The law prohibits forced labor. The penalties were not commensurate with those for comparable crimes. Inspectors typically levied fines and required payment of back wages in lieu of meeting evidentiary standards of criminal prosecution.
The government did not always effectively enforce the law. Boys, particularly migrant boys, were forced to work in street vending, food services, begging, criminal activities, and agriculture (see section 7.c.). Women from Asia and neighboring African countries were recruited for legitimate work, but some were subjected to domestic servitude or forced labor in the service sector. There were also reports by NGOs of forced labor in the agricultural, mining, and fishing sectors.
Also see the Department of State’s Trafficking in Persons Report at https://www.state.gov/trafficking-in-persons-report./.
The law prohibits employment of children younger than 15. The law allows children younger than 15 to work in the performing arts if their employers receive permission from the Department of Labor and agree to follow specific guidelines. The law also prohibits children between ages 15 and 18 from work that threatens their wellbeing, education, physical or mental health, or spiritual, moral, or social development. Children may not work more than eight hours a day or before 6 a.m. or after 6 p.m. A child not enrolled in school may not work more than 40 hours in any week, and a child attending school may not work more than 20 hours in any week.
The law prohibits children from performing hazardous duties, including lifting heavy weights, meat or seafood processing, underground mining, deep-sea fishing, commercial diving, electrical work, working with hazardous chemicals or explosives, in manufacturing, rock and stone crushing, and work in gambling and alcohol-serving establishments. The Regulations on Hazardous Work by Children allow child workers not expected at school the following day to work between 6 p.m. and 11 p.m. in certain businesses or in babysitting. Employers may not require a child to work in a confined space or to perform piecework and task work. Penalties for violating child labor laws were commensurate with those for comparable crimes.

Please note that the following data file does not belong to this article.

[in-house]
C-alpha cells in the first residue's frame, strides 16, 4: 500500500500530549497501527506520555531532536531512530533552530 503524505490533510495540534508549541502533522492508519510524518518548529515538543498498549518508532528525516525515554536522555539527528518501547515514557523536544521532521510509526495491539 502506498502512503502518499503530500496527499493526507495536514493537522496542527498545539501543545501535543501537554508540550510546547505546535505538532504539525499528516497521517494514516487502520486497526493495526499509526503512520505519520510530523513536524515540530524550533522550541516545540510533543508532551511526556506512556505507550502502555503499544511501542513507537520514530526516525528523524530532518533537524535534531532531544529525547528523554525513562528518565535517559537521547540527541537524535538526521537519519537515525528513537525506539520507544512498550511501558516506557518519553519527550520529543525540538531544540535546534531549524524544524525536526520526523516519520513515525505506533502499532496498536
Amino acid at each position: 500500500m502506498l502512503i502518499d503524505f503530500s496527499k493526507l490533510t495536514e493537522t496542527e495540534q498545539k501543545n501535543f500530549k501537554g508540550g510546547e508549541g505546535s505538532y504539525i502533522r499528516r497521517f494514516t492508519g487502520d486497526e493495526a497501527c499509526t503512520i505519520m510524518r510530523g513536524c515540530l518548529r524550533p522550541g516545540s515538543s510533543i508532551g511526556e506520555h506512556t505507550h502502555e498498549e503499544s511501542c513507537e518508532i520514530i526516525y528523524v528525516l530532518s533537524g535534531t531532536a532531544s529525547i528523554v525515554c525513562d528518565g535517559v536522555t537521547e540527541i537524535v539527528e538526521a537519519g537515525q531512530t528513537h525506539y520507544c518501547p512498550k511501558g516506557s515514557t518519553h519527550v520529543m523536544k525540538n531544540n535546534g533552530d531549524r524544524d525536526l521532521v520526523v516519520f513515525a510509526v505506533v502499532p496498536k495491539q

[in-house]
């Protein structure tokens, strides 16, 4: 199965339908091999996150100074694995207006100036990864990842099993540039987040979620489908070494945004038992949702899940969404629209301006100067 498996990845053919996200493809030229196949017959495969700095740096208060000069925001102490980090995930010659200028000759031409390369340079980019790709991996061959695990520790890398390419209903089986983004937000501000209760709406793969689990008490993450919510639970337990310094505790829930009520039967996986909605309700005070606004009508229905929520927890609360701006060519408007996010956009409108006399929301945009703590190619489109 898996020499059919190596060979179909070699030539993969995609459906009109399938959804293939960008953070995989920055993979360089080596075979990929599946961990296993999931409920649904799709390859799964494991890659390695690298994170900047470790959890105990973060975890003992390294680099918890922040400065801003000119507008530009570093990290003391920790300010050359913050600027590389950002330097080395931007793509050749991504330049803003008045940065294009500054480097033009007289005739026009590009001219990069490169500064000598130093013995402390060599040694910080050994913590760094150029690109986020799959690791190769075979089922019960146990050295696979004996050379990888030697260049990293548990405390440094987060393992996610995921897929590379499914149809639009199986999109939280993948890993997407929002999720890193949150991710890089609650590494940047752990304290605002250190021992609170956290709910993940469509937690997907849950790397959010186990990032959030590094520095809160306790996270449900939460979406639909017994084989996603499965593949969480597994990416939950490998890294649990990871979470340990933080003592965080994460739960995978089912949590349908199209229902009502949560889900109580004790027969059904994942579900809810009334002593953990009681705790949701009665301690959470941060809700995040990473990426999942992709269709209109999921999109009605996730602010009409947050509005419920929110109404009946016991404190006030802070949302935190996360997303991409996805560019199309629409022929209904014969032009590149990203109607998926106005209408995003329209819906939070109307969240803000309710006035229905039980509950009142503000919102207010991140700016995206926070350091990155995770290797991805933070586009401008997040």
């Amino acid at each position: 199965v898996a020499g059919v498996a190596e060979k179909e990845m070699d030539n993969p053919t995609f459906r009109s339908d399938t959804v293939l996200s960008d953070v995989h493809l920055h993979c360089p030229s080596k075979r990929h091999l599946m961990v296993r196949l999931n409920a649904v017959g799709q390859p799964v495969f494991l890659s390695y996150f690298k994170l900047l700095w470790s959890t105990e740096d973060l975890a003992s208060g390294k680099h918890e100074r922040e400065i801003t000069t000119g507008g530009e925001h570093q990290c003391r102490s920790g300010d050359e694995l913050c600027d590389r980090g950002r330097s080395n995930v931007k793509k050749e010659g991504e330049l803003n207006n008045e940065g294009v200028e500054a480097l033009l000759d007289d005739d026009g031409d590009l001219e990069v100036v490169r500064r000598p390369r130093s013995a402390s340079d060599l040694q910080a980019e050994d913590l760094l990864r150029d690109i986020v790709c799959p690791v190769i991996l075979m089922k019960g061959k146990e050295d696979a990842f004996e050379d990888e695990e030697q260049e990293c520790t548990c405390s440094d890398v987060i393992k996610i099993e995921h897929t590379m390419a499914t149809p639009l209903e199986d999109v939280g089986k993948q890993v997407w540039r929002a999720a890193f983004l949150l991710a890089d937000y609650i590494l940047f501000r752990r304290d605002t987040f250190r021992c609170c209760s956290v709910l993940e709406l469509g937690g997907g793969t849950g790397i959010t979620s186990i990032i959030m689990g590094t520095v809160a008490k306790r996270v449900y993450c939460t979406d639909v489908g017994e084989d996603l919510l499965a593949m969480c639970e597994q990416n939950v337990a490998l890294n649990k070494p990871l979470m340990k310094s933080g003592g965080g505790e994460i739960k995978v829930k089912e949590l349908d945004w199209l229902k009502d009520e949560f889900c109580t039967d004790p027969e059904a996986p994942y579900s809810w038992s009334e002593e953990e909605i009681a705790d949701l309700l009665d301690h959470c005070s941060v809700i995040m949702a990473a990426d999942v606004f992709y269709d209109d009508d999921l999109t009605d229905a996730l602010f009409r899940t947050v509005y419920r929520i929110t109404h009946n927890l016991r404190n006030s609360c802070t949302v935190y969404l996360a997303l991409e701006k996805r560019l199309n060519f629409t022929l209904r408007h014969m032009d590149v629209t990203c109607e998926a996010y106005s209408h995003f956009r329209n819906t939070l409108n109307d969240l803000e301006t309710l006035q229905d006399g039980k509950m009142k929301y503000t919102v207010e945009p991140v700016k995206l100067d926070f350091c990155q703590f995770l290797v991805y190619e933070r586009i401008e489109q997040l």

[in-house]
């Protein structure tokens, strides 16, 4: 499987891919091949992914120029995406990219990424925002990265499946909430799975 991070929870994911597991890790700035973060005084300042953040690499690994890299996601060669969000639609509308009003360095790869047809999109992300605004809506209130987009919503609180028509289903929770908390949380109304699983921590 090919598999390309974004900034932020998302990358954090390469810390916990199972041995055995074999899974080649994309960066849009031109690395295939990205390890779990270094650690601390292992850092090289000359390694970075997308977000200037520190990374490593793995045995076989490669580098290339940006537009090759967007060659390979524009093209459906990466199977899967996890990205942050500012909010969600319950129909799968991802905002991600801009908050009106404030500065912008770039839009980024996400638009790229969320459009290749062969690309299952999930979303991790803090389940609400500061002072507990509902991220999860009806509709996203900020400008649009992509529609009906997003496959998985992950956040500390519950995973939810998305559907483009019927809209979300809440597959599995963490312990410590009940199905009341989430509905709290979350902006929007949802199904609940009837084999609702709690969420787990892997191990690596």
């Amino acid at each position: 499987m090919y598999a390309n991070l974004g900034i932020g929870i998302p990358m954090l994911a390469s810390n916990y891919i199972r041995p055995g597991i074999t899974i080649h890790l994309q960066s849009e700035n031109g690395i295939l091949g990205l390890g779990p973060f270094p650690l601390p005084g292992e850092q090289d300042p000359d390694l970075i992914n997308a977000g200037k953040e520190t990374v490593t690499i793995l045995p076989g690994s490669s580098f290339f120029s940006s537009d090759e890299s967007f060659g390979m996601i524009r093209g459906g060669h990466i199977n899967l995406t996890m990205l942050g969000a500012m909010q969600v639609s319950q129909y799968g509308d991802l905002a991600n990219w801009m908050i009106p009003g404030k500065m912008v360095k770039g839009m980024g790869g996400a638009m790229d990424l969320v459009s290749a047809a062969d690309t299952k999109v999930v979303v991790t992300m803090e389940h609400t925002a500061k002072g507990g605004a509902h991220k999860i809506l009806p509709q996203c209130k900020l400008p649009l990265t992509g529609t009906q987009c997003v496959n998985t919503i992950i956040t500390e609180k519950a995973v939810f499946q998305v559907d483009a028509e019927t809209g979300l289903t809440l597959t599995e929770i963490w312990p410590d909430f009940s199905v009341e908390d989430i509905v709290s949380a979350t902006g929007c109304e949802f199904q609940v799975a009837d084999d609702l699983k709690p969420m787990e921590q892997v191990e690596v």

The government enforced child labor law in the formal sector of the economy that strong and well organized unions monitored, but enforcement in the informal and agricultural sectors was inconsistent.
According to the department, the government made progress in eradicating the worst forms of child labor by raising awareness, instituting strict legal measures, and increasing penalties for suspected labor violators. Nevertheless, it added that more efforts to address problems of child labor in migrant communities were needed.
Children were found working as domestic laborers, street workers, and scavenging garbage for food items and recyclable items. Children engaged in the worst forms of child labor, including commercial exploitation, sometimes as a result of human trafficking, illicit activities, including gang-related activity, and use in the production of pornography. According to the ILO, approximately 40-50 percent of the estimated 1.39 million persons forced into commercial sexual exploitation in the country were children. Boys, particularly migrant boys, were forced to work in street vending, food services, begging, criminal activities, and agriculture. Although the government did not compile comprehensive data on child labor, NGOs and labor inspectors considered its occurrence rare in the formal sectors of the economy but believed there might instances in the informal economy of child labor that were underreported due to lack of dedicated resources. Civil society and government acknowledged that the COVID-19 pandemic’s economic impact made children more vulnerable to exploitation, in particular to sex trafficking.
See also the Department of Labor’s Findings on the Worst Forms of Child Labor at https://www.dol.gov/agencies/ilab/resources/reports/child-labor/findings/ .